The Australian property market has continued to weaken, with national housing prices falling 0.5 per cent in September. This fall in market values has been consistent over the past twelve months according to the latest CoreLogic Home Value Index.
Sydney house values have dropped 6.1 per cent over the past twelve months and Melbourne values are sitting 3.4 per cent lower. Not only are these amongst the largest annual falls across the Australian capital cities, but considering Sydney and Melbourne include approximately 60 per cent of the national value of housing, the shaky conditions in these cities continue to have a substantial impaction the overall national housing market.
As national housing market conditions have slowed down, and credit seems to be less available, buyer numbers have thinned out. CoreLogic estimates of settled sales are down 10 per cent year on year nationally, whilst previously strong markets such as Sydney and Melbourne have seen the number of settled sales fall more substantially, down 19 per cent and 16 per cent respectively.
There are more positive signs elsewhere across the country, with Brisbane, Adelaide, Hobart and Canberra showing signs that property prices are indeed increasing.
With a change of Government possible in the near future, and Labor intending to change negative gearing policy, this could have a huge impact on pricing, particularly in Melbourne and Sydney.
New listings have commenced their anticipated seasonal rise thanks to the onset of spring and warmer weather leading into summer. However, the number of freshly advertised properties remains well below that of previous years. Despite the decrease in new listings, the total number of properties available for sale has climbed 9.5 per cent compared to one year ago across the combined capital cities. This wave in total listing numbers is highest in Sydney and Melbourne, where levels are now 22 per cent and 17 per cent higher than twelve months ago.
A study conducted by analyst and buyer’s agency firm Propertyology revealed that Sydney and Melbourne markets continue to see housing oversupply, which is likely to cause slowdown in areas located in two of the major capitals. The oversupply has been driven by dropping property prices, increasing vacancy rates and easing rents.
Vacancy and rental rates
With capital city property values falling, rents continued to rise, despite gross rental yields gradually recovering from recent record lows. Whilst there has been a fall in properties available for rent, the most recent figures compiled by CoreLogic show the national gross rental yield at 3.73 per cent, lower than the decade average of 4.27 per cent. Nationally it is 4.2 per cent for apartments, and 3.6 per cent for houses.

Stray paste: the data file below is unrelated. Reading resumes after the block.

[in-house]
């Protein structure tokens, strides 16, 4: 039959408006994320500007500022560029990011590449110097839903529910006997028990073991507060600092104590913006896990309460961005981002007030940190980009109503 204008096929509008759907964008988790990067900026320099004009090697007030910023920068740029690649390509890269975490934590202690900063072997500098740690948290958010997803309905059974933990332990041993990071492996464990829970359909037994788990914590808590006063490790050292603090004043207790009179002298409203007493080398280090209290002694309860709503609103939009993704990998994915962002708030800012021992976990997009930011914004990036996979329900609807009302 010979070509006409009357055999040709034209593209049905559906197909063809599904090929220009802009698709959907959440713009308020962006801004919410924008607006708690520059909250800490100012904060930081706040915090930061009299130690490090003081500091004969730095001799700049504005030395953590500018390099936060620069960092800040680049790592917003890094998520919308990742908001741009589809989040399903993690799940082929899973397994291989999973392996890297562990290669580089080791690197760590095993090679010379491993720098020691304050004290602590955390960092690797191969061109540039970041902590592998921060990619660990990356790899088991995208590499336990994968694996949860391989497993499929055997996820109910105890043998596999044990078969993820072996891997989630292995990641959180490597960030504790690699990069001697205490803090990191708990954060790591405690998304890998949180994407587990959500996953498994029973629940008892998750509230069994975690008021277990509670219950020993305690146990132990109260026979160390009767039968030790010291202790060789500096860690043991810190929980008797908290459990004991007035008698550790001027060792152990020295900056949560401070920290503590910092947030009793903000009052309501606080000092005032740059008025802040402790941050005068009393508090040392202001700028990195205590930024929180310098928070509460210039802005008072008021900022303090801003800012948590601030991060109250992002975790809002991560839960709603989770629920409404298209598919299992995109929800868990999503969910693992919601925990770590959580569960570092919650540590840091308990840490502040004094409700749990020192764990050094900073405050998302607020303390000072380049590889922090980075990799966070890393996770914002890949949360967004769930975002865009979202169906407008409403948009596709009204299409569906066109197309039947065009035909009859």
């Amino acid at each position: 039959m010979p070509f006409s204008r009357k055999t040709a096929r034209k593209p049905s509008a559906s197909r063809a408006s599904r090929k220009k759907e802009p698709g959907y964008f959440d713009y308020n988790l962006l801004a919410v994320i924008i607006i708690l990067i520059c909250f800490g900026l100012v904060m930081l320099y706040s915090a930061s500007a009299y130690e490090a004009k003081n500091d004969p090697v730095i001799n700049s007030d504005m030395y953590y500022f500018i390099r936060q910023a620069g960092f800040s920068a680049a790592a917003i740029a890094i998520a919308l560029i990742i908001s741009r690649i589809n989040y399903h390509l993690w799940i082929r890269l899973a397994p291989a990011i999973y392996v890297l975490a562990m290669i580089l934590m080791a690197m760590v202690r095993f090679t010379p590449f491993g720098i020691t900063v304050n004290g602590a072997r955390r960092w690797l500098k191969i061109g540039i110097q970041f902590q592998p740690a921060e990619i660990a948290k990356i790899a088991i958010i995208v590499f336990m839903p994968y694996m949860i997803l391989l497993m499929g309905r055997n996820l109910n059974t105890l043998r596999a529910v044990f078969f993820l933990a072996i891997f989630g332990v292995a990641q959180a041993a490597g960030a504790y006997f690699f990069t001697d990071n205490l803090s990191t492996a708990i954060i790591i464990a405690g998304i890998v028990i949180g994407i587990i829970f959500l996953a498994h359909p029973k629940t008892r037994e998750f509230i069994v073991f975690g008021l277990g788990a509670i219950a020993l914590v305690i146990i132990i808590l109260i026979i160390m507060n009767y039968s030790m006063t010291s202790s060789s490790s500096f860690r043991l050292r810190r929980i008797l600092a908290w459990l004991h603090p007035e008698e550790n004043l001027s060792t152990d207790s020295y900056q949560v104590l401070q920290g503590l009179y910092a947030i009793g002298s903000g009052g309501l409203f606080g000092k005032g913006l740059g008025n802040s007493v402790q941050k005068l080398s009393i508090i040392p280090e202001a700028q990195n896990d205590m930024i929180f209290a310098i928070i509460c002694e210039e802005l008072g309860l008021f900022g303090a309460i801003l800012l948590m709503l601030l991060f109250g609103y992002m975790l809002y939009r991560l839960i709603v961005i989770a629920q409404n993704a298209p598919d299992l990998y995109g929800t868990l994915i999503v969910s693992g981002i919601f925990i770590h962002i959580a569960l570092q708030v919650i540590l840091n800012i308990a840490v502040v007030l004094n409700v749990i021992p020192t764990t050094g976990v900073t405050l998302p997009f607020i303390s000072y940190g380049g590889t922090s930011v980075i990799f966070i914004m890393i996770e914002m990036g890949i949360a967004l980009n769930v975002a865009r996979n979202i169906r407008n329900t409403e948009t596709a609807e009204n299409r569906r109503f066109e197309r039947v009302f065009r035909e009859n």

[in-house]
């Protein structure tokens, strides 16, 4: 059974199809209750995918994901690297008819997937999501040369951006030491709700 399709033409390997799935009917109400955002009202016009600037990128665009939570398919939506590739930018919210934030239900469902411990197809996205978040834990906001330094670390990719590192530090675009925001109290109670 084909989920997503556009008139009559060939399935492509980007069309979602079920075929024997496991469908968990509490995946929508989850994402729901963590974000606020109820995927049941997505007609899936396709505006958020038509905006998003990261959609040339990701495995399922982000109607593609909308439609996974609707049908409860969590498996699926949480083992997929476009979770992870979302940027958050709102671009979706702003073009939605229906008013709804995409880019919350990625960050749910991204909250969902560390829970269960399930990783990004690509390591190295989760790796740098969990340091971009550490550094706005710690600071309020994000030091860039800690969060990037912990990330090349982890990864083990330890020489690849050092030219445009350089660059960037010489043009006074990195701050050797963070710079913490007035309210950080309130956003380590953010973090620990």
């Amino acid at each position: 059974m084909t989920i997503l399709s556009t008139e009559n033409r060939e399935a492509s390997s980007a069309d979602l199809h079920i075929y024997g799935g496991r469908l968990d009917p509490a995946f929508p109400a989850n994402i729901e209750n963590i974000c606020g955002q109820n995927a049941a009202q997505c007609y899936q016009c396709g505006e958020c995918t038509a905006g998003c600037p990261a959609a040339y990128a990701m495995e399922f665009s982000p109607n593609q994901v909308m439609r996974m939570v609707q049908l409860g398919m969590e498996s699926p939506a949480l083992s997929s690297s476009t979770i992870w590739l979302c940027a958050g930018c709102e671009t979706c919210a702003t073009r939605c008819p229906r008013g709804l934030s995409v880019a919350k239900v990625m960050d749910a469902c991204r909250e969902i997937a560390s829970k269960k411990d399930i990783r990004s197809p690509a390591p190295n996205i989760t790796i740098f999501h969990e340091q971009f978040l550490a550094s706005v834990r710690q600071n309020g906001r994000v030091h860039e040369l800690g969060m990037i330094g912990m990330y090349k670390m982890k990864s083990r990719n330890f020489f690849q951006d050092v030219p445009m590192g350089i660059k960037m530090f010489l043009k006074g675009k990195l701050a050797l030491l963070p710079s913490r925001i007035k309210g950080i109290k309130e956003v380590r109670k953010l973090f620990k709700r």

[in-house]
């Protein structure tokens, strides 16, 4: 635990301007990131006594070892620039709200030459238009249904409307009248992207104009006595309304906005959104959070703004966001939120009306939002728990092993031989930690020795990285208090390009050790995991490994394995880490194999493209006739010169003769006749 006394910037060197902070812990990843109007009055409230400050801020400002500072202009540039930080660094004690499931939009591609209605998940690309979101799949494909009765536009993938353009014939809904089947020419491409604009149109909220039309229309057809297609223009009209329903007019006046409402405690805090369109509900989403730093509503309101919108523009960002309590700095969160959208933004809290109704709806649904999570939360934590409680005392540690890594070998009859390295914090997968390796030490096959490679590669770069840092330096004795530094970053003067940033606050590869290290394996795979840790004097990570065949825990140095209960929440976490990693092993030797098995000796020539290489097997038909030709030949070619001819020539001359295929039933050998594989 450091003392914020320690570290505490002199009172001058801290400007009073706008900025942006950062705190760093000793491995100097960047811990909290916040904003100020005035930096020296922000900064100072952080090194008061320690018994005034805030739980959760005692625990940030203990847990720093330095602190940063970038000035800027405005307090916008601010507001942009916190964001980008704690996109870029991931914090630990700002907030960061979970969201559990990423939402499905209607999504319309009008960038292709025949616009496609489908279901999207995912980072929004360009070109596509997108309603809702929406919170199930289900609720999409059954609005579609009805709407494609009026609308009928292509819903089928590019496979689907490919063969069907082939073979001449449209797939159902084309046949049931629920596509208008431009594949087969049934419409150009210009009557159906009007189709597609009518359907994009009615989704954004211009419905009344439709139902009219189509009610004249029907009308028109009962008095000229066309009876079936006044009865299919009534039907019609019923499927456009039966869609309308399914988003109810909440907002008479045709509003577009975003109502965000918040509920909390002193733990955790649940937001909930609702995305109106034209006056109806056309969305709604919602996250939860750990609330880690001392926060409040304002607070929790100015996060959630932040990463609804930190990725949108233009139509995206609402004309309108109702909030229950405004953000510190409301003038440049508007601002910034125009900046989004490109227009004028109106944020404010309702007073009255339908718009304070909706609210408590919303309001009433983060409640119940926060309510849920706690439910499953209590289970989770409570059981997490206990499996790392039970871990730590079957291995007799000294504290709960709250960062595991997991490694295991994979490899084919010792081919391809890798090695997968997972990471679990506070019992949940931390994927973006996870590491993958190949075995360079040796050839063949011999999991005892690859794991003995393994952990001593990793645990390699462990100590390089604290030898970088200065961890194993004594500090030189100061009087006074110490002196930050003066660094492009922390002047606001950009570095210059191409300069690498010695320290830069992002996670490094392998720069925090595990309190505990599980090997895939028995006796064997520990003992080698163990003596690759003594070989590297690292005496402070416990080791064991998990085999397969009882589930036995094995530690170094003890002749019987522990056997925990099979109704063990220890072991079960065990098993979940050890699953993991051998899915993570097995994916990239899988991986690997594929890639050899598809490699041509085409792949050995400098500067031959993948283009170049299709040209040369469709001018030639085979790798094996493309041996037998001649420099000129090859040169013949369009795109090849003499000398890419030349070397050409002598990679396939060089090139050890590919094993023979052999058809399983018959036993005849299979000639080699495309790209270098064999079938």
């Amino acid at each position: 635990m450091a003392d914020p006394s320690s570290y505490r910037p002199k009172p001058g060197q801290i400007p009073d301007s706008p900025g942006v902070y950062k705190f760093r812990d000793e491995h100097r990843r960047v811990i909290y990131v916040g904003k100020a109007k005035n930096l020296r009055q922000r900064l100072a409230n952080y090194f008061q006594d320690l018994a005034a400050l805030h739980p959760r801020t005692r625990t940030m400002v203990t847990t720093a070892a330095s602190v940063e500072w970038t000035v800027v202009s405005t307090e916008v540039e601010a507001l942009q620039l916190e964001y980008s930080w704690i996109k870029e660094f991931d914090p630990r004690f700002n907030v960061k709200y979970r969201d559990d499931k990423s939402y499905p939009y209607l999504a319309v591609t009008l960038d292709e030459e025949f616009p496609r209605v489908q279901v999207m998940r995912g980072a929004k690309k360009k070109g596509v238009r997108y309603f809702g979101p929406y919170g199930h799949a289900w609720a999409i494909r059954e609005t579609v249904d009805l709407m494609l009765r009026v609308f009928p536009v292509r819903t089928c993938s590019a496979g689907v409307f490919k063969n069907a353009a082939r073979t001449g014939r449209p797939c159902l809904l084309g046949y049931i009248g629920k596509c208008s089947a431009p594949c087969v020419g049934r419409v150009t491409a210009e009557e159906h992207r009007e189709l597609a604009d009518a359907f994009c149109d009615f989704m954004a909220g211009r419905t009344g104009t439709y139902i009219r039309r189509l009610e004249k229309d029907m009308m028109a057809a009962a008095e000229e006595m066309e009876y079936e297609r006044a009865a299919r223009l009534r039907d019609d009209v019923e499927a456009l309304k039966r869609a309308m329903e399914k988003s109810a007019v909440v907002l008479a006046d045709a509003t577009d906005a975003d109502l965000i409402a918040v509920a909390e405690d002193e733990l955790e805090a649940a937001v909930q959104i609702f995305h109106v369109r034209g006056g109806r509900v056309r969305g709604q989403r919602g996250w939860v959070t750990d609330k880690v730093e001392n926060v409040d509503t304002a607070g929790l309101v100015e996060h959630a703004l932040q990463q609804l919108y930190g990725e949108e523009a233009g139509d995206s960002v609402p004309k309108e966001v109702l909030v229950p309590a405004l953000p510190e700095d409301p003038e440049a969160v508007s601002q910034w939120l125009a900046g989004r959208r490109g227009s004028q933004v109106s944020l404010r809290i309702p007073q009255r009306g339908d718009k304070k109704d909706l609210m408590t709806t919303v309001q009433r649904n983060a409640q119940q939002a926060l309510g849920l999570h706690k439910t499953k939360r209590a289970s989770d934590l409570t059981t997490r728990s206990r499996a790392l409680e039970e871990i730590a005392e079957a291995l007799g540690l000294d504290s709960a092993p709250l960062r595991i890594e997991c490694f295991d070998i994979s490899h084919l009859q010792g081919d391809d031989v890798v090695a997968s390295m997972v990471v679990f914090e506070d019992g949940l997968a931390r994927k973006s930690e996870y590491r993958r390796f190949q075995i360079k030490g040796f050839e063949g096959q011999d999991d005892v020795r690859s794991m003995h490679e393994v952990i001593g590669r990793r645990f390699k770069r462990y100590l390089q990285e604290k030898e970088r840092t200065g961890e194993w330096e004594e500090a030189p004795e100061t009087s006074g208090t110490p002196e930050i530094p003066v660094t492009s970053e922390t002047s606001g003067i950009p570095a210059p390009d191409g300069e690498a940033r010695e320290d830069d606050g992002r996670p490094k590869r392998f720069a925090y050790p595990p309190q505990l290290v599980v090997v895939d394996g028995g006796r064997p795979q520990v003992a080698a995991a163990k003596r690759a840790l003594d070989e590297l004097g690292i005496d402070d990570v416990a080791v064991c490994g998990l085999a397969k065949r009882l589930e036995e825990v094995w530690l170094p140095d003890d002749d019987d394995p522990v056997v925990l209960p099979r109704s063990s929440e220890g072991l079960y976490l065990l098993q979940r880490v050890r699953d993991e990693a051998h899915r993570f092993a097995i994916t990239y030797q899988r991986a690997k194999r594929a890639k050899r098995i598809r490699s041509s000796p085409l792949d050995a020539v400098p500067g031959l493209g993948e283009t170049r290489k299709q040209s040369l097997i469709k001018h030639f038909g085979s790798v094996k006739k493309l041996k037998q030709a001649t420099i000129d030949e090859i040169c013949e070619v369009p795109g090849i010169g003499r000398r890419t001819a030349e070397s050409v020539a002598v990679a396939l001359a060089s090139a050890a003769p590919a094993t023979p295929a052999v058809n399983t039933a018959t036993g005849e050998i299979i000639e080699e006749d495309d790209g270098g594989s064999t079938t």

Recent figures from SQM Research indicate that the national vacancy rate remained steady at 2.1 per cent. Half of the capital cities saw their vacancy rates shrink by 0.1 of a percentage point, with the tightest being Hobart at 0.4 of a percentage point, followed by Canberra at 0.6 of a percentage point, Adelaide at 1.1 per cent and Perth at 3.6 per cent.
Similarly, the capital city average asking rent for houses remained steady at $552 a week, but unit rents declined by 0.7 of a percentage point to $437 a week.
The major growth standouts for rents were Adelaide and Perth, which saw both asking rents for houses and units rise.
Adelaide’s asking rent rose by 0.5 of a percentage point for houses to $390 a week and by 0.3 of a percentage point for units to $300 a week.
Meanwhile, Perth saw a more subdued rise of 0.3 of a percentage point for houses to $425 a week and by 0.1 of a percentage point for units at $320 a week.
On the flipside, the capital cities that saw asking rents for both houses and units decline were Melbourne, which saw declines of 0.5 of a percentage point and 0.7 of a percentage point to $525 a week and $405 a week respectively, and Darwin, which saw declines of 2.0 per cent to $505 a week and $400 a week respectively.
Auction clearance rates
According to CoreLogic, the combined capital city auction clearance rates numbers have steadied over recent weeks, but they remain well below levels from a year ago.
Across Melbourne, auction volumes rose. However, final figures saw the clearance rate drop to 45.7 per cent. This was not only lower week-on-week, but it was also the lowest figure since June 2012 (38.6 per cent). Over the week prior, fewer Melbourne homes were taken to market with a final clearance rate of 50.4 per cent.
In Sydney, the final auction clearance rate fell slightly to 44.6 per cent last week, from 45.1 per cent the previous week.
Across the smaller auction markets, clearance rates improved in Adelaide, Brisbane and Perth, while Canberra’s came in lower week-on-week.
Both house and unit building approvals are currently trending lower nationally. However, they do remain well above previous average levels.
Finance and interest rates
Mortgage demand is trending lower, largely due to an extensive decrease in investment lending. Previous housing cycles have generally been prompted by changes in interest rates, the current slowdown has been deeply influenced by changes in credit availability. Mortgage rates creeped higher in September, with the average discounted rate for owner occupiers rising from 4.50 per cent to 4.55 per cent.
Some good news is that first home buyers are back, with finance approvals to this group well up compared to the same time last year. While a relatively small buyer group, the combination of renewed first home buyer Government incentives, fewer investors and calmer prices has been a positive. This is particularly the case in Sydney where there are the greatest number of first home buyer finance approvals in almost a decade.